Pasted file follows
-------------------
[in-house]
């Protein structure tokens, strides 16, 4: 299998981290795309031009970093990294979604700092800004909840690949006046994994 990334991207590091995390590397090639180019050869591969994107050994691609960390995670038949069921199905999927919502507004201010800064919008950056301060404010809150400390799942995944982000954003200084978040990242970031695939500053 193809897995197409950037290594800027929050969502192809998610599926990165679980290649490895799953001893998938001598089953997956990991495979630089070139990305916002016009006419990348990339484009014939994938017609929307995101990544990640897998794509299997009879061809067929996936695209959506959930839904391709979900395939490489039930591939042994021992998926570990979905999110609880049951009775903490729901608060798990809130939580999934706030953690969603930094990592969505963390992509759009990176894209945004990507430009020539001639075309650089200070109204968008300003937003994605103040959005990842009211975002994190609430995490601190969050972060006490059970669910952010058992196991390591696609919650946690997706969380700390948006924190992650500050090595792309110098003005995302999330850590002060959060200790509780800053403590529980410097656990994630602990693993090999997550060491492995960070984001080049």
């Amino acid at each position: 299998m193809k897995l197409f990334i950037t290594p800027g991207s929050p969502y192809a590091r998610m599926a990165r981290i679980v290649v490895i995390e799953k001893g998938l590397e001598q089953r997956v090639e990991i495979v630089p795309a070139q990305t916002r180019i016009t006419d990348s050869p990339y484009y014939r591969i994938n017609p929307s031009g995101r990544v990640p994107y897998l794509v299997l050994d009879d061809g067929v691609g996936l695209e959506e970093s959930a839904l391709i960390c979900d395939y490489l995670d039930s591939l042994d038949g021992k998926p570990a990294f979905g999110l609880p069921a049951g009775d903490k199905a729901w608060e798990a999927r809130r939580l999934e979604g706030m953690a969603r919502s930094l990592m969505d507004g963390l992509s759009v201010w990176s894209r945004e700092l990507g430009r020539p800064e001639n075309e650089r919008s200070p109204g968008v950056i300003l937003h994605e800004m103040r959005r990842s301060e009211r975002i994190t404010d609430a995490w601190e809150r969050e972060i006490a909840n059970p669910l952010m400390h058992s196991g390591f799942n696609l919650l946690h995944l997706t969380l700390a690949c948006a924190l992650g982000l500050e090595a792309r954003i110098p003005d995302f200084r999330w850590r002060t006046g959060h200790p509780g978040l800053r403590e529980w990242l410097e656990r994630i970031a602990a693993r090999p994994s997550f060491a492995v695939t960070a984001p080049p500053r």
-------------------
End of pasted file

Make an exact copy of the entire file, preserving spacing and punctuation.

[in-house]
């Protein structure tokens, strides 16, 4: 299998981290795309031009970093990294979604700092800004909840690949006046994994 990334991207590091995390590397090639180019050869591969994107050994691609960390995670038949069921199905999927919502507004201010800064919008950056301060404010809150400390799942995944982000954003200084978040990242970031695939500053 193809897995197409950037290594800027929050969502192809998610599926990165679980290649490895799953001893998938001598089953997956990991495979630089070139990305916002016009006419990348990339484009014939994938017609929307995101990544990640897998794509299997009879061809067929996936695209959506959930839904391709979900395939490489039930591939042994021992998926570990979905999110609880049951009775903490729901608060798990809130939580999934706030953690969603930094990592969505963390992509759009990176894209945004990507430009020539001639075309650089200070109204968008300003937003994605103040959005990842009211975002994190609430995490601190969050972060006490059970669910952010058992196991390591696609919650946690997706969380700390948006924190992650500050090595792309110098003005995302999330850590002060959060200790509780800053403590529980410097656990994630602990693993090999997550060491492995960070984001080049």
């Amino acid at each position: 299998m193809k897995l197409f990334i950037t290594p800027g991207s929050p969502y192809a590091r998610m599926a990165r981290i679980v290649v490895i995390e799953k001893g998938l590397e001598q089953r997956v090639e990991i495979v630089p795309a070139q990305t916002r180019i016009t006419d990348s050869p990339y484009y014939r591969i994938n017609p929307s031009g995101r990544v990640p994107y897998l794509v299997l050994d009879d061809g067929v691609g996936l695209e959506e970093s959930a839904l391709i960390c979900d395939y490489l995670d039930s591939l042994d038949g021992k998926p570990a990294f979905g999110l609880p069921a049951g009775d903490k199905a729901w608060e798990a999927r809130r939580l999934e979604g706030m953690a969603r919502s930094l990592m969505d507004g963390l992509s759009v201010w990176s894209r945004e700092l990507g430009r020539p800064e001639n075309e650089r919008s200070p109204g968008v950056i300003l937003h994605e800004m103040r959005r990842s301060e009211r975002i994190t404010d609430a995490w601190e809150r969050e972060i006490a909840n059970p669910l952010m400390h058992s196991g390591f799942n696609l919650l946690h995944l997706t969380l700390a690949c948006a924190l992650g982000l500050e090595a792309r954003i110098p003005d995302f200084r999330w850590r002060t006046g959060h200790p509780g978040l800053r403590e529980w990242l410097e656990r994630i970031a602990a693993r090999p994994s997550f060491a492995v695939t960070a984001p080049p500053r």